I would like to express my appreciation for your visit. I am happy to explain our plans to the international audience. I think that I am repeating myself a bit, but let me explain again. Our country has been going through a transformation process since H.E. President U Thein Sein took over. We have been transforming in terms of governing structure, as well as economic and political structure.
For various reasons, compared with neighboring countries, Myanmar has been left behind in many areas. With regard to telecommunications, we are very far behind.
When I took over this Ministry, tele-density was at 7-8% – single digits – and it is H.E. the President’s desire to improve this sector because it improves the country’s economy as well as individuals’ living standards.
Some of the most important instructions that I received from the President were to improve the tele-density and to increase coverage not only through the urban areas but also throughout the country to rural areas, to make phones available to everyone at an affordable price, and to improve the quality of the services.
Even more difficult, HE President set a target for us that by 2013-2014 we had to reach tele-density of 27%, 50% by 2014-2015 and by 2015-2016, 75%-80% penetration.
We understand that these are very challenging, ambitious targets. But by improving the telecom sector we can improve living standards, which is why we are so determined to reach these targets. In this endeavor we will have to face difficulties, in terms of money or investment, technology transfer, and human resources.
Previously we had to accomplish tasks by ourselves through MPT alone. But we realized that these targets simply cannot be reached through MPT. We knew we could not do it by ourselves and would need partners. For this reason we reached our for partners through the tender process. Now there are two international operators, Ooredoo and Telenor, as well as domestic operators, MPT and YPT. With these four operators we are confident that we will reach our goals.
Within our organization there are also many challenges but we are working together as a team to overcome them. Previously the only telecommunications law was over 80 years old! Now we have come up with the new telecommunications law that is consistent with international best practices. We must move ahead and implement our projects according to international standards so we have to reestablish our regulatory body. We also have to change from state monopoly to competition. MPT cannot survive as a government body so it must change its structure as well. In the first stage it will be corporatized, and subsequently it will become a private company.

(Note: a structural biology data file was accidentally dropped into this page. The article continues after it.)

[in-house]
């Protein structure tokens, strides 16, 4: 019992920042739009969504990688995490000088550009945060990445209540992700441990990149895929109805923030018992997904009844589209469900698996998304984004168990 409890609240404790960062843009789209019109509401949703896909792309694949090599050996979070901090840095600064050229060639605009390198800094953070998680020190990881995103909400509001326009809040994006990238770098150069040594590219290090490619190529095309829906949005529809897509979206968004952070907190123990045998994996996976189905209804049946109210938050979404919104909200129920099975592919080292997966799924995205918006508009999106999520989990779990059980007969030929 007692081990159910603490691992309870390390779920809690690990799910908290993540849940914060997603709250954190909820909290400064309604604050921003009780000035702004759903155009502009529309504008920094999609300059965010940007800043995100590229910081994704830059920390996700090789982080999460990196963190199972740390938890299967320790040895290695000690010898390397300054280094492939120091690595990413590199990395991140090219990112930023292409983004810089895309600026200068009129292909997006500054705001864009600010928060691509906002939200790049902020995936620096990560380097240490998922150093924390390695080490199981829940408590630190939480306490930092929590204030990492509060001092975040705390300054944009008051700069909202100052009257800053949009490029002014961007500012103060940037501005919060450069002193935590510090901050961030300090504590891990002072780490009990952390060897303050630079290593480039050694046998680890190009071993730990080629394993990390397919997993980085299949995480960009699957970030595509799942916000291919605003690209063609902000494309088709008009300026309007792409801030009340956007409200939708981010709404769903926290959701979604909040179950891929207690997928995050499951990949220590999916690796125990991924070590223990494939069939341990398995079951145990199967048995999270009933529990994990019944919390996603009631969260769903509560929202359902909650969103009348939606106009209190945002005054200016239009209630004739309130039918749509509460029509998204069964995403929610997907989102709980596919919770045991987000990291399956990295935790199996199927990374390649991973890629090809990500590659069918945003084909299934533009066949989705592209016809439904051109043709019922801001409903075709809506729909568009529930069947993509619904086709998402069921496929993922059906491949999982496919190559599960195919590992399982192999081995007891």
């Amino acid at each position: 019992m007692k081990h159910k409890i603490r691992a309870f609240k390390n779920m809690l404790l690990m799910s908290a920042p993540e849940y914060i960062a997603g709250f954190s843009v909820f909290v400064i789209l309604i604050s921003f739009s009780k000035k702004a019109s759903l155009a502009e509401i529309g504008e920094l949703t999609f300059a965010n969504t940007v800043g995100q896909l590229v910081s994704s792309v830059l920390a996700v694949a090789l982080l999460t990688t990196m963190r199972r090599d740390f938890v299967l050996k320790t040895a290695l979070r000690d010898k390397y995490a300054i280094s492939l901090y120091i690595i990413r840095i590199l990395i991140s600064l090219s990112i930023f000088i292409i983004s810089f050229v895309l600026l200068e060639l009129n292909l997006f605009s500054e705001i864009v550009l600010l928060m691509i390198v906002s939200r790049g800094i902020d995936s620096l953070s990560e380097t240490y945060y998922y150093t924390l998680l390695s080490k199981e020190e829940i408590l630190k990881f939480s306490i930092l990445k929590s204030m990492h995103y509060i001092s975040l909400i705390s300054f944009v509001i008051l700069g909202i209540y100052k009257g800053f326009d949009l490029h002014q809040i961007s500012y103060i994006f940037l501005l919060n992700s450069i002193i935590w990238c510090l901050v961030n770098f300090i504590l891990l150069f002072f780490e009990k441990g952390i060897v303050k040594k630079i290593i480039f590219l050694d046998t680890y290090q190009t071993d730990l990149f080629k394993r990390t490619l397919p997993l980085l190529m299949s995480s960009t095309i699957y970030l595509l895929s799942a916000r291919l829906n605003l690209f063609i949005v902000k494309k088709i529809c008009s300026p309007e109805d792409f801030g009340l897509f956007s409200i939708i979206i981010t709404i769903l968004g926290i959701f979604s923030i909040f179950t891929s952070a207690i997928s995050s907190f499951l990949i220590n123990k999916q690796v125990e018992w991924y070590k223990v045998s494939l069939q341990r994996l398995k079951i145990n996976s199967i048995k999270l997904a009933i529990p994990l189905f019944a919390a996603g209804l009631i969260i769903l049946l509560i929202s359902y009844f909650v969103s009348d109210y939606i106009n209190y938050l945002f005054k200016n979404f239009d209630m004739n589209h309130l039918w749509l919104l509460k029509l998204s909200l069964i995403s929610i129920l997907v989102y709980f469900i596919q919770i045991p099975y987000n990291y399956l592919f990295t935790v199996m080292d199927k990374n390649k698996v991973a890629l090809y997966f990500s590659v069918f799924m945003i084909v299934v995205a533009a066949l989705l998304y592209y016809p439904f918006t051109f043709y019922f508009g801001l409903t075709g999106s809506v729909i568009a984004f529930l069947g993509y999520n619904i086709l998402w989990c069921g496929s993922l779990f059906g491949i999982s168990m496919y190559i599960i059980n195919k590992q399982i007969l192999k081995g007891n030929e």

It is also our desire to improve the sector because we are not satisfied with our telecom sector in comparison with our neighboring countries. As we are transforming our government structure we aim to become people-centric. So, in the previous time MPT was the only operator and therefore the people had no choice. Now it is good that people will be able to decide between different choices. It is also our desire that the operators launch their services as soon as possible and in order to prepare a level playing field for them we are working with international institutions like the World Bank, Asian Development Bank and others.
As we engage with international organizations, what we are learning is that we have been left behind in terms of other countries, but that we now have an opportunity to leapfrog development stages by using technology.
In other countries we have seen examples where advancements in the telecommunications sector can support advances in the financial system – another area in Myanmar that is lagging behind – through things like mobile banking. Are you working with your fellow cabinet ministers on these issues?
We understand that as we can improve telecommunications network, there can also be other advantages to improving people’s lives, like e-banking, distance education and e-health programs.
This is another reason why we need the telecommunications network to extend to the rural areas, to allow farmers to improve their livelihoods as well.
To be frank, most of the poverty is in the rural areas and we want to narrow the development gap so these are all tools that we can use to bring the rural areas up to a higher standard as quickly as possible. 70% of our country is not connected to the power grid, so we need to take challenges like that into consideration as well.